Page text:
Samples from an Oligocene silver-bearing manganese ore mining site in Saguochi country, Colorado were screened for bacteria which solubilize manganese in the refractory ore thus making the silver more amenable to standard extraction techniques. Over 300 bacterial isolates were tested. Manganese reduction was detected by growing the organisms in a mineral salts medium supplemented with the insoluble MnO2 (pyrolusite). Reduction of the black MnO2 resulted in the formation of colorless solubilized Mn2+. One of the most efficient manganese reducers was a Bacillus polymyxa strain D1. This bacterium was isolated from the ore heap and from a zone 5 cm below the sediment surface of the inlet which drained ore heap leachate into a holding pond. Isolate D1 has a unique mode of manganese reduction as shown by the following combination of characteristics: (1) anaerobiosis is absolutely necessary; (2) direct surface contact with the mineral particle is required; (3) facultative fermentation occurs concomitantly with manganese reduction; and (4) Mn4+ does not substitute for O2 at the end of the respiratory electron transport chain. Although the ore deposit is approximately 35-30 Ma old, D1 probably have first appeared at the site contemporaneous with mining activities as evidenced by its resistance to exogenous zinc used in the silver extractive process. If organisms such as D1 were present > 600 Ma ago they could have played a role in the Precambrian manganese cycle as they do in the Holocene. Encrustations of MnO2 have been found in Precambrian sediments which are thought to be biogenic in origin. Solubilized reduced Mn2+ must also have been present to serve as a substrate. Anaerobic conditions alone are insufficient for the reduction of manganese dioxide, therefore, it is likely that manganese reduction was due, in part, to microbial activity. Solubilization of manganese occurs via microbial dissimilatory reduction as seen with isolate D1. Precipitation results from oxidation of manganese coupled to ATP synthesis as described by Ehrlich (1976, 1983).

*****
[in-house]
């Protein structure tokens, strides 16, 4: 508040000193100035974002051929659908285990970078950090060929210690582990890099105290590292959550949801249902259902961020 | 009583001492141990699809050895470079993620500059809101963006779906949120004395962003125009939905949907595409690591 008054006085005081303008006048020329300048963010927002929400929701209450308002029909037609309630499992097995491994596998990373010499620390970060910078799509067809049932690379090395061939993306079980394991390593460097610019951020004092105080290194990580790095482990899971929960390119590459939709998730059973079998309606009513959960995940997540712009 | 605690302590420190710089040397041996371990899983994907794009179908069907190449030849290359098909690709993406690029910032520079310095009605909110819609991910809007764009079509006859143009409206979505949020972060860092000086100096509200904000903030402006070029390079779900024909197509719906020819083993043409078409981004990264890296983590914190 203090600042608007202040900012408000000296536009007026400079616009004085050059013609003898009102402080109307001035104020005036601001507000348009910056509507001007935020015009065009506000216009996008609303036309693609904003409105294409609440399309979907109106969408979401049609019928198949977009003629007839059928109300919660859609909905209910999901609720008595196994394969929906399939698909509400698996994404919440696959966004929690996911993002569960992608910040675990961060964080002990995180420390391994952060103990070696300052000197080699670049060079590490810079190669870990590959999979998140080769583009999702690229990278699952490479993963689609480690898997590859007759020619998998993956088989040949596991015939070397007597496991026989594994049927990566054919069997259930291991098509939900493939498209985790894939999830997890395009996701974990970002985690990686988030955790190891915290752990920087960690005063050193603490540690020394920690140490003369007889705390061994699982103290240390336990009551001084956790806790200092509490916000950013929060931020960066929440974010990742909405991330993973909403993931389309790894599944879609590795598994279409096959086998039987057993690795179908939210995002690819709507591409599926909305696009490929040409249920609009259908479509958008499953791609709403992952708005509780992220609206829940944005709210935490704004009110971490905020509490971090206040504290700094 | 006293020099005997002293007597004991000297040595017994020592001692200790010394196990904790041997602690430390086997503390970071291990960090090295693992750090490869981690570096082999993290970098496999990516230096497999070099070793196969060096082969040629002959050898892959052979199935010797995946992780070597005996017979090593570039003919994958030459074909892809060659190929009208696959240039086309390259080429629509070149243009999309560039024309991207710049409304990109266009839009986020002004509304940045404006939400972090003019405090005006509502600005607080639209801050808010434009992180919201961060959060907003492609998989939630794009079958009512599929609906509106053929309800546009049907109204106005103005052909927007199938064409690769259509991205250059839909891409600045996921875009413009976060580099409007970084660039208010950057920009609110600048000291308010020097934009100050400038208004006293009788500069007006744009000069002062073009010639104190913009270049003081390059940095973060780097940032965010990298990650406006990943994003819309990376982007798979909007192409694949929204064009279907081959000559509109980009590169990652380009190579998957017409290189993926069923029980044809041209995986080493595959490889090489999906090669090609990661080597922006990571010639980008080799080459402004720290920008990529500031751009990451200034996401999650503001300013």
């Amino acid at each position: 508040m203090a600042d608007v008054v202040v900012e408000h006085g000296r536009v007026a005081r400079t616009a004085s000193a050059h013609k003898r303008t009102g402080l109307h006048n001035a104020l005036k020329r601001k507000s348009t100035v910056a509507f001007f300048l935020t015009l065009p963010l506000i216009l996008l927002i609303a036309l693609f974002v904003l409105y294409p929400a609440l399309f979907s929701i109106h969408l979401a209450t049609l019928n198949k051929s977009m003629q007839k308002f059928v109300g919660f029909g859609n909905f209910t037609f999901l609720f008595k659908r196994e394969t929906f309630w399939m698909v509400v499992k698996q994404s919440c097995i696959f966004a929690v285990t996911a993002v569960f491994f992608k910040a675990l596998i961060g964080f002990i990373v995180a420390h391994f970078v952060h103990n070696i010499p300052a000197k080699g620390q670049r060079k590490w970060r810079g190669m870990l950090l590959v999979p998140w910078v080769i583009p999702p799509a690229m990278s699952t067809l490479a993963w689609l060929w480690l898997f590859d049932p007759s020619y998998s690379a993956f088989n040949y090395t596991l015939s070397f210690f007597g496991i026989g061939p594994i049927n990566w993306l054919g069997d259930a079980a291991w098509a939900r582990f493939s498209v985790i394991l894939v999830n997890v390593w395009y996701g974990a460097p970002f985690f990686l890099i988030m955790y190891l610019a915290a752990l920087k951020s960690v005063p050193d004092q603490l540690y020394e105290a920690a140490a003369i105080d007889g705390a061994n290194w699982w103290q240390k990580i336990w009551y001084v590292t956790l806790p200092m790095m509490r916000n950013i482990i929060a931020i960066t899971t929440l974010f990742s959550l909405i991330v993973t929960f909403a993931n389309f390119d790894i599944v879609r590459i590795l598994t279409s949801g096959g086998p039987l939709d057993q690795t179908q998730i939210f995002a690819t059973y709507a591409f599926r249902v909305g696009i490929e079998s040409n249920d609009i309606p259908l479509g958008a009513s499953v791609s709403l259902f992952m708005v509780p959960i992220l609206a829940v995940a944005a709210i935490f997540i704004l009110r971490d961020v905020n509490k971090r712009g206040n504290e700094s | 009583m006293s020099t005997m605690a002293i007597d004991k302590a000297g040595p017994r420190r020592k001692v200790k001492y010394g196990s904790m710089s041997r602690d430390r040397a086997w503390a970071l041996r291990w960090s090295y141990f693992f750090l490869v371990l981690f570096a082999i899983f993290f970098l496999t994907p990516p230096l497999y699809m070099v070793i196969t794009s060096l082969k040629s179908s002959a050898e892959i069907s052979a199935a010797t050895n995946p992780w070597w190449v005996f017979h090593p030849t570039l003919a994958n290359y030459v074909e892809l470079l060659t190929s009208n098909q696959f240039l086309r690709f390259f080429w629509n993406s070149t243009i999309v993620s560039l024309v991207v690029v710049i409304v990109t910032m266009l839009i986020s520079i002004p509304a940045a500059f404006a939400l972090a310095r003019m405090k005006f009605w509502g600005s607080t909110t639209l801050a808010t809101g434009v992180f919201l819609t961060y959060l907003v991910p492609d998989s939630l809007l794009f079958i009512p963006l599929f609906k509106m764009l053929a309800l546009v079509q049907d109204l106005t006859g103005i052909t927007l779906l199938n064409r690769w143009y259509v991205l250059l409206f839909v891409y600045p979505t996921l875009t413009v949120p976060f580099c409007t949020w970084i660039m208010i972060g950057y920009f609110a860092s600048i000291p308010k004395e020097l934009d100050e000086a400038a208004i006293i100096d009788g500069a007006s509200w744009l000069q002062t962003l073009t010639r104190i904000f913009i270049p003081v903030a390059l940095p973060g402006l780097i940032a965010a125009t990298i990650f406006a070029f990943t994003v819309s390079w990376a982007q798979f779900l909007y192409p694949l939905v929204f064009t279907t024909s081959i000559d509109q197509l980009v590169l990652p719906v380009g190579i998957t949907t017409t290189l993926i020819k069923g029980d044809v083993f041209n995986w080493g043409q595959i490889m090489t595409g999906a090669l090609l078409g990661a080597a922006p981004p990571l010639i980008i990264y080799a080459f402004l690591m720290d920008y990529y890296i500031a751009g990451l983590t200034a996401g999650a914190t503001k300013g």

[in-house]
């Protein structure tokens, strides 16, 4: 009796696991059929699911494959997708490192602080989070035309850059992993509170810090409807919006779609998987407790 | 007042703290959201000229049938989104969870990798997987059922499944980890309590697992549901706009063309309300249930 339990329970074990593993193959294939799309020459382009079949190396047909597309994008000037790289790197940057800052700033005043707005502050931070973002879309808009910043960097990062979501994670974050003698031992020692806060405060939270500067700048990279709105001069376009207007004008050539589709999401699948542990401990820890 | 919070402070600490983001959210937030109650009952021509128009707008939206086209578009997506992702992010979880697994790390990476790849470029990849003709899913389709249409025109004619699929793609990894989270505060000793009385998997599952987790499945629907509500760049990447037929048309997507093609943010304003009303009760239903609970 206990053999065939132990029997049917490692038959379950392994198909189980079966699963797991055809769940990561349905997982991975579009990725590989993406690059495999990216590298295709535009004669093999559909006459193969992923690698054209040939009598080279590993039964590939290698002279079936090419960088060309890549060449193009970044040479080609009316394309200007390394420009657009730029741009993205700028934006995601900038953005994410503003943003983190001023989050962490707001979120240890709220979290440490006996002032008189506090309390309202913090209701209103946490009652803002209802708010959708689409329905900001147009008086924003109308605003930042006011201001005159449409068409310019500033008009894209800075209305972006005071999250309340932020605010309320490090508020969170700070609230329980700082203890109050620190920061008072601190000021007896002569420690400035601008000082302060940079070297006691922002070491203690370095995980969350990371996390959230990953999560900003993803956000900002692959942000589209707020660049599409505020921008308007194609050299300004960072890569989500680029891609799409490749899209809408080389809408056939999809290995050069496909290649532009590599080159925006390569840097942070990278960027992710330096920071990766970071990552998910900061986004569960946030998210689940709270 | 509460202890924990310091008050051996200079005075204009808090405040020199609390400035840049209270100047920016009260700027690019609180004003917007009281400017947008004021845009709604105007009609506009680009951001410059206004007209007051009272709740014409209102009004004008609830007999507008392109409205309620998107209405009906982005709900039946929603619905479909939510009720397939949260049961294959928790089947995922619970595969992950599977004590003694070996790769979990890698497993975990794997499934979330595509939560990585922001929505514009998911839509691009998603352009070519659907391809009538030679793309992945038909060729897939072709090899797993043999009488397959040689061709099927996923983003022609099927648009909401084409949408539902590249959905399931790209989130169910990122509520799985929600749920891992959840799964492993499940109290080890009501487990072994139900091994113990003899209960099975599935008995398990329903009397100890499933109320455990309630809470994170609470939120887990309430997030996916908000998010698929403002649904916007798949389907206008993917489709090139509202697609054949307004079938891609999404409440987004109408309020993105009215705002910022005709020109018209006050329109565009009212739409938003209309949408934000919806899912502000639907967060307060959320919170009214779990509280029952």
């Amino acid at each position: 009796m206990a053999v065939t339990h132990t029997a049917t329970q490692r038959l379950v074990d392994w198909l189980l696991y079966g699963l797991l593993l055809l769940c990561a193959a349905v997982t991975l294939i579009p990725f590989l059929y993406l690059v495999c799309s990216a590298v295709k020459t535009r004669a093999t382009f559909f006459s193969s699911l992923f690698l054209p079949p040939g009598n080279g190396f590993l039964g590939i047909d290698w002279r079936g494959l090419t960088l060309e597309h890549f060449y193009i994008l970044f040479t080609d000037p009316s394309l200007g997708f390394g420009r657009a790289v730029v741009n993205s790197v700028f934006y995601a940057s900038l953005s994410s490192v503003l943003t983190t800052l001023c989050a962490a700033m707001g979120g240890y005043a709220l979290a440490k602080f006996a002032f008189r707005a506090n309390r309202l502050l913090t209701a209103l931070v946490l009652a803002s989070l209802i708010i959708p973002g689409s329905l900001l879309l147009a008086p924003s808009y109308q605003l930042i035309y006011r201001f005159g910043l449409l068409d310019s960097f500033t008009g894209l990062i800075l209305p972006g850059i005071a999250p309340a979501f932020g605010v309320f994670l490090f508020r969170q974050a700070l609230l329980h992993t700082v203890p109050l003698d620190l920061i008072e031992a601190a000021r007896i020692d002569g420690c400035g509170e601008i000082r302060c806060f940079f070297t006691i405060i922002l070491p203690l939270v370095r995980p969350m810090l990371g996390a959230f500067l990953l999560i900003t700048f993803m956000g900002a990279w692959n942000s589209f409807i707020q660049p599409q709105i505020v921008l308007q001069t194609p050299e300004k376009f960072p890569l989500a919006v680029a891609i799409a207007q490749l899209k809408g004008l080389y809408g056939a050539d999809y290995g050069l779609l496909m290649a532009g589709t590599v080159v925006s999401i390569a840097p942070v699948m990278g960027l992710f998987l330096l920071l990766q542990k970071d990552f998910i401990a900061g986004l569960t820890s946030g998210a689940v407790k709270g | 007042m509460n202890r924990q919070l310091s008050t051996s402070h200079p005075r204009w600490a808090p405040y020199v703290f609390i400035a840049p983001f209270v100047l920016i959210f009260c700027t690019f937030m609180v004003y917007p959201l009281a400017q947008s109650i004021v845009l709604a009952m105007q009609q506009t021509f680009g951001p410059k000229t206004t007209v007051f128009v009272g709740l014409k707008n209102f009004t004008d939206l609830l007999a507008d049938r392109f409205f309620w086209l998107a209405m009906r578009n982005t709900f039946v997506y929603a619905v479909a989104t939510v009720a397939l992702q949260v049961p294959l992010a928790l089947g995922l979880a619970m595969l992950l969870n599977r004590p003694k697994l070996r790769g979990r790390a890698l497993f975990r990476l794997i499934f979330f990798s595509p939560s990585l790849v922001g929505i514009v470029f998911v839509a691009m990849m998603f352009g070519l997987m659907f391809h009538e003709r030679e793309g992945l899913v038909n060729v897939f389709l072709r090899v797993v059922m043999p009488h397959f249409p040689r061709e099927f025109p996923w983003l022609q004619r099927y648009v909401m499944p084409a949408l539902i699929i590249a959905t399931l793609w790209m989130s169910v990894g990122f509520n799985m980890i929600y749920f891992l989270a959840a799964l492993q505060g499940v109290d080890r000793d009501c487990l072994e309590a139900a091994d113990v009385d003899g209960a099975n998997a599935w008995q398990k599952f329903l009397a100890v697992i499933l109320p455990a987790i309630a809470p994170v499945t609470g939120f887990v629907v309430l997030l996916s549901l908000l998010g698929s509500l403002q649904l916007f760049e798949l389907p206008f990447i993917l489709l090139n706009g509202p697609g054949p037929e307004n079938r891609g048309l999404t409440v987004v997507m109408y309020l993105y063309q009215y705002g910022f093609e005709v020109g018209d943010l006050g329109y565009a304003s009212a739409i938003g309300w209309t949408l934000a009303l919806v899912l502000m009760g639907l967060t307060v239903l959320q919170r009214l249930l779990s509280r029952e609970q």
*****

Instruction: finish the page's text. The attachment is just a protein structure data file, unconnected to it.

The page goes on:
ASJC Scopus subject areas
- Geochemistry and Petrology